Patients with PDD are generally excluded from consideration for deep brain stimulation (DBS) therapy because of poor outcomes. As an example, in a study of 41 patients evaluated after suboptimal response to DBS, 20 percent of these patients had preoperative dementia . On the other hand, in PD patients with mild or no dementia, accumulated evidence suggests that bilateral subthalamic DBS can result in small declines in measures of executive function and a moderate decline in verbal fluency . A review of nine studies presenting head-to-head comparisons of subthalamic DBS with globus pallidus DBS noted that in two of the nine reports, patients undergoing subthalamic DBS fared slightly better than those receiving pallidal surgery on measures of attention and memory, yet quality of life was similar in the two groups .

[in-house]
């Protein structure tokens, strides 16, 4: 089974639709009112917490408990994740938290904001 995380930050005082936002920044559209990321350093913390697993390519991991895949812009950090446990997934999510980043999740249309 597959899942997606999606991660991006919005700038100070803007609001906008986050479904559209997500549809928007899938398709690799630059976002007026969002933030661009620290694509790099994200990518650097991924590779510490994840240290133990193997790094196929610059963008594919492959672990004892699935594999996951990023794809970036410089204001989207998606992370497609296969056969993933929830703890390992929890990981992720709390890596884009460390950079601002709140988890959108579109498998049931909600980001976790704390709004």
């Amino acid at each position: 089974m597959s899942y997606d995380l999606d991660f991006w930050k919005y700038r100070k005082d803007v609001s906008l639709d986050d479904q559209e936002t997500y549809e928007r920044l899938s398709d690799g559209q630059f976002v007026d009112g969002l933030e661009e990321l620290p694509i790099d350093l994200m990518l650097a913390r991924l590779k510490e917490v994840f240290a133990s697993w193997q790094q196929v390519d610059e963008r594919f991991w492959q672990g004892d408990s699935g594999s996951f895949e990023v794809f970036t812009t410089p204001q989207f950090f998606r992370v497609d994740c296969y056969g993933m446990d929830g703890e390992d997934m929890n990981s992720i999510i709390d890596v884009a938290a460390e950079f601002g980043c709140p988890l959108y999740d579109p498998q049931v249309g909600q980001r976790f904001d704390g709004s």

PROGNOSIS AND COUNSELING — Dementia in PD is associated with reduced patient and caregiver quality of life, reduced survival, increased risks of nursing home admission, and other neuropsychiatric symptoms [6,19,34,135,169-172]. Among a cohort of 180 patients with PD not demented at baseline, incident dementia was associated with a twofold increase in mortality over a mean four-year follow-up, even after controlling for severity of motor symptoms .
Cognitive impairment in patients with PD can affect decision-making capacity. While brief tests of cognitive function such as the Montreal Cognitive Assessment (MoCA) can be useful in predicting the likelihood of impaired capacity, they do not substitute for a formal assessment of capacity, particularly when high-risk decisions are being contemplated. (See "Assessment of decision-making capacity in adults".)